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Michael Bugeja, a coin collector since childhood, is a professor at Iowa State University and also a former member of the Citizens Coinage Advisory Committee. He is a nationally known author, journalist and educator.Visit one of our other blogs:
Let Holdering Companies Know Certification Issues
This certification was reported to NGC as grade was deleted
As a rule, I never look at price guides but utilize NGC and PCGS certification websites to make sure the coin is authentic. The sites also provide the latest auction prices.
More than once I have checked certs only to find that a counterfeit was being offered in an estate auction because the holdering company photo differed from the auction one on the web. Here's an example .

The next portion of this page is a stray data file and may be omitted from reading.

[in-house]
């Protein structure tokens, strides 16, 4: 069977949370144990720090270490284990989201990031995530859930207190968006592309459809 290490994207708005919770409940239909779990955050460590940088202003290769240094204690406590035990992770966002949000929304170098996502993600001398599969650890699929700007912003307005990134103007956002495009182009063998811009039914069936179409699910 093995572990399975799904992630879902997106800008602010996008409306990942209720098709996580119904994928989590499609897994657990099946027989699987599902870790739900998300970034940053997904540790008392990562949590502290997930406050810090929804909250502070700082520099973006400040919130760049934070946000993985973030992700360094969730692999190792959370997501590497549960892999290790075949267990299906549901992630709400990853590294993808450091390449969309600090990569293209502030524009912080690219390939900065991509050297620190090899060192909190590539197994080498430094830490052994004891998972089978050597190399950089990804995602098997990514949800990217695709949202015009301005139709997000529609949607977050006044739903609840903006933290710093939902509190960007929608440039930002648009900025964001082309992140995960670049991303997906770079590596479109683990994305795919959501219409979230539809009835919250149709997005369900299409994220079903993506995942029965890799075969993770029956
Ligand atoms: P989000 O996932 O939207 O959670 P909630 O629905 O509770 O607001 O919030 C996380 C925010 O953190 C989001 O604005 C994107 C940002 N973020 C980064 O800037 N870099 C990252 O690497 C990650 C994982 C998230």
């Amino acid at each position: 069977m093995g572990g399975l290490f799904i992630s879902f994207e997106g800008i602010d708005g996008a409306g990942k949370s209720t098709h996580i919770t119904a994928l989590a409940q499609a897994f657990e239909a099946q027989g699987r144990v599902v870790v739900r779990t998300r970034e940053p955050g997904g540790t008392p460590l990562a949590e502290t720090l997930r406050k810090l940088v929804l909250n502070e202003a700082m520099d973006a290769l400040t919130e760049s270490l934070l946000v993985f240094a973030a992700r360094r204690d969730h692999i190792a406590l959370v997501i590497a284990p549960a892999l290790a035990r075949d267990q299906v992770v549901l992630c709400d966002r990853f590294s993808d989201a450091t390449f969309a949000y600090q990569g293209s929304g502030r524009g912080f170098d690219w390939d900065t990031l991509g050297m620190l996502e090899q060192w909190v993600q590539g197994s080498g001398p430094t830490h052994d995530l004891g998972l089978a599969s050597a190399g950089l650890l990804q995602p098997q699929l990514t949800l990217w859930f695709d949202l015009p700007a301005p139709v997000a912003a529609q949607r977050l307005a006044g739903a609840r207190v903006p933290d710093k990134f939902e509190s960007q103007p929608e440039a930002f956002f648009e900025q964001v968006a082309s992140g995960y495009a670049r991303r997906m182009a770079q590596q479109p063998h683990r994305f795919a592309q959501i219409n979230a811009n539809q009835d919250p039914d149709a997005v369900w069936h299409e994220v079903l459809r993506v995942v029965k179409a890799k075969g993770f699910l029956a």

As you can see from the photo above, the NGC database grade for the 1875-CC was deleted for some reason, and that had me worried. First off, the 1875-CC Gold Eagle is often counterfeited. The strike is typically soft, as this was; but at VG10, it was difficult to spot any characteristics to help me verify its authenticity.
I have found NGC to be particularly resourceful and helpful when issues arise in its online database.
On the bottom of every NGC coin certification, this notice appears: "If the information displayed above is incorrect or does not match the coin you are verifying, or if you believe that you have a counterfeit or tampered NGC holder, please contact ConsumerAwareness@ngccoin.com."